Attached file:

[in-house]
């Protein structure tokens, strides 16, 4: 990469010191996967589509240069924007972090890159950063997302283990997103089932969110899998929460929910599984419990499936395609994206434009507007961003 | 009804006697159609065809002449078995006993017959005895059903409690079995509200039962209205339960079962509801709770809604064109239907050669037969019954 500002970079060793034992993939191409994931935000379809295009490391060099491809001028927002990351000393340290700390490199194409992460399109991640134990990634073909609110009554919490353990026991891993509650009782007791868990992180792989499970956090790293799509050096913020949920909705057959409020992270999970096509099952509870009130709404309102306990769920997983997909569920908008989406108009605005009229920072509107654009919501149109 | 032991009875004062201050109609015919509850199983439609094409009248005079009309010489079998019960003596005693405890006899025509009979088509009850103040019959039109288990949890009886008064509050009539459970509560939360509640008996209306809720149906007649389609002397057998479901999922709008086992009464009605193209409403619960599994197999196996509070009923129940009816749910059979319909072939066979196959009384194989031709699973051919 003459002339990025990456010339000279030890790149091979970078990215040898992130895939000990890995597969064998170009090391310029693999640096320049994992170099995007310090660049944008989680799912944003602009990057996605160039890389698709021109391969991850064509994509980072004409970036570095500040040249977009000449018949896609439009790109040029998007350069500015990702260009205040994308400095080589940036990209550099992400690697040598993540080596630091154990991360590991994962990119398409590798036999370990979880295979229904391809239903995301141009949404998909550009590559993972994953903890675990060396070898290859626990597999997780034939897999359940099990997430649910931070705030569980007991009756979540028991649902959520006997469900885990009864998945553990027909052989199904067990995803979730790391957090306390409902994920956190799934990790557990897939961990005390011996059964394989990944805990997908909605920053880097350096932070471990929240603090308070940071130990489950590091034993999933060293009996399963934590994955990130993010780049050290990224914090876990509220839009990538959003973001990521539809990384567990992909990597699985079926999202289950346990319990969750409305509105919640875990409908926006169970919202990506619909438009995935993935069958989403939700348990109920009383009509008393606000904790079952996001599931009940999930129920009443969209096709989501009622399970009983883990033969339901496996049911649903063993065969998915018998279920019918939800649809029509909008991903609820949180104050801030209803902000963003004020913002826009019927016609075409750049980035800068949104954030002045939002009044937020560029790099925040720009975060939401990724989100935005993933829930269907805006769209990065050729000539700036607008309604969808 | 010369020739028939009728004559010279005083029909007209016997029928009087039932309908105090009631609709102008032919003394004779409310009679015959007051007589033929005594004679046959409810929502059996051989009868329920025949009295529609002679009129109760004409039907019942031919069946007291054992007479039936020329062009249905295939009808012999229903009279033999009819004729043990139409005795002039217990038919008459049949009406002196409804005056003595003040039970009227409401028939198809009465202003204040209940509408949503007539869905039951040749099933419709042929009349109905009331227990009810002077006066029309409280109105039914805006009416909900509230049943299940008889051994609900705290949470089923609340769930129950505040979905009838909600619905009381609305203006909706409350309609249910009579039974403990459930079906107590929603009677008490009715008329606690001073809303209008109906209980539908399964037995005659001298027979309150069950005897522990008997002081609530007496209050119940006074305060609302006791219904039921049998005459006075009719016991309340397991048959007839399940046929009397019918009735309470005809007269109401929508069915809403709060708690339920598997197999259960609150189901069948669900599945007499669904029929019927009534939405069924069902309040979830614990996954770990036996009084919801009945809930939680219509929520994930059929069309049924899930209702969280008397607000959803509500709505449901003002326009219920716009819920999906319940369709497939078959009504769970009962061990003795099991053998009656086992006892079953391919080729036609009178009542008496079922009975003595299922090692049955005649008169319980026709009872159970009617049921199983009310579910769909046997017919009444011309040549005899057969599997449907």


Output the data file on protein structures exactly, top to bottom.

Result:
[in-house]
């Protein structure tokens, strides 16, 4: 990469010191996967589509240069924007972090890159950063997302283990997103089932969110899998929460929910599984419990499936395609994206434009507007961003 | 009804006697159609065809002449078995006993017959005895059903409690079995509200039962209205339960079962509801709770809604064109239907050669037969019954 500002970079060793034992993939191409994931935000379809295009490391060099491809001028927002990351000393340290700390490199194409992460399109991640134990990634073909609110009554919490353990026991891993509650009782007791868990992180792989499970956090790293799509050096913020949920909705057959409020992270999970096509099952509870009130709404309102306990769920997983997909569920908008989406108009605005009229920072509107654009919501149109 | 032991009875004062201050109609015919509850199983439609094409009248005079009309010489079998019960003596005693405890006899025509009979088509009850103040019959039109288990949890009886008064509050009539459970509560939360509640008996209306809720149906007649389609002397057998479901999922709008086992009464009605193209409403619960599994197999196996509070009923129940009816749910059979319909072939066979196959009384194989031709699973051919 003459002339990025990456010339000279030890790149091979970078990215040898992130895939000990890995597969064998170009090391310029693999640096320049994992170099995007310090660049944008989680799912944003602009990057996605160039890389698709021109391969991850064509994509980072004409970036570095500040040249977009000449018949896609439009790109040029998007350069500015990702260009205040994308400095080589940036990209550099992400690697040598993540080596630091154990991360590991994962990119398409590798036999370990979880295979229904391809239903995301141009949404998909550009590559993972994953903890675990060396070898290859626990597999997780034939897999359940099990997430649910931070705030569980007991009756979540028991649902959520006997469900885990009864998945553990027909052989199904067990995803979730790391957090306390409902994920956190799934990790557990897939961990005390011996059964394989990944805990997908909605920053880097350096932070471990929240603090308070940071130990489950590091034993999933060293009996399963934590994955990130993010780049050290990224914090876990509220839009990538959003973001990521539809990384567990992909990597699985079926999202289950346990319990969750409305509105919640875990409908926006169970919202990506619909438009995935993935069958989403939700348990109920009383009509008393606000904790079952996001599931009940999930129920009443969209096709989501009622399970009983883990033969339901496996049911649903063993065969998915018998279920019918939800649809029509909008991903609820949180104050801030209803902000963003004020913002826009019927016609075409750049980035800068949104954030002045939002009044937020560029790099925040720009975060939401990724989100935005993933829930269907805006769209990065050729000539700036607008309604969808 | 010369020739028939009728004559010279005083029909007209016997029928009087039932309908105090009631609709102008032919003394004779409310009679015959007051007589033929005594004679046959409810929502059996051989009868329920025949009295529609002679009129109760004409039907019942031919069946007291054992007479039936020329062009249905295939009808012999229903009279033999009819004729043990139409005795002039217990038919008459049949009406002196409804005056003595003040039970009227409401028939198809009465202003204040209940509408949503007539869905039951040749099933419709042929009349109905009331227990009810002077006066029309409280109105039914805006009416909900509230049943299940008889051994609900705290949470089923609340769930129950505040979905009838909600619905009381609305203006909706409350309609249910009579039974403990459930079906107590929603009677008490009715008329606690001073809303209008109906209980539908399964037995005659001298027979309150069950005897522990008997002081609530007496209050119940006074305060609302006791219904039921049998005459006075009719016991309340397991048959007839399940046929009397019918009735309470005809007269109401929508069915809403709060708690339920598997197999259960609150189901069948669900599945007499669904029929019927009534939405069924069902309040979830614990996954770990036996009084919801009945809930939680219509929520994930059929069309049924899930209702969280008397607000959803509500709505449901003002326009219920716009819920999906319940369709497939078959009504769970009962061990003795099991053998009656086992006892079953391919080729036609009178009542008496079922009975003595299922090692049955005649008169319980026709009872159970009617049921199983009310579910769909046997017919009444011309040549005899057969599997449907």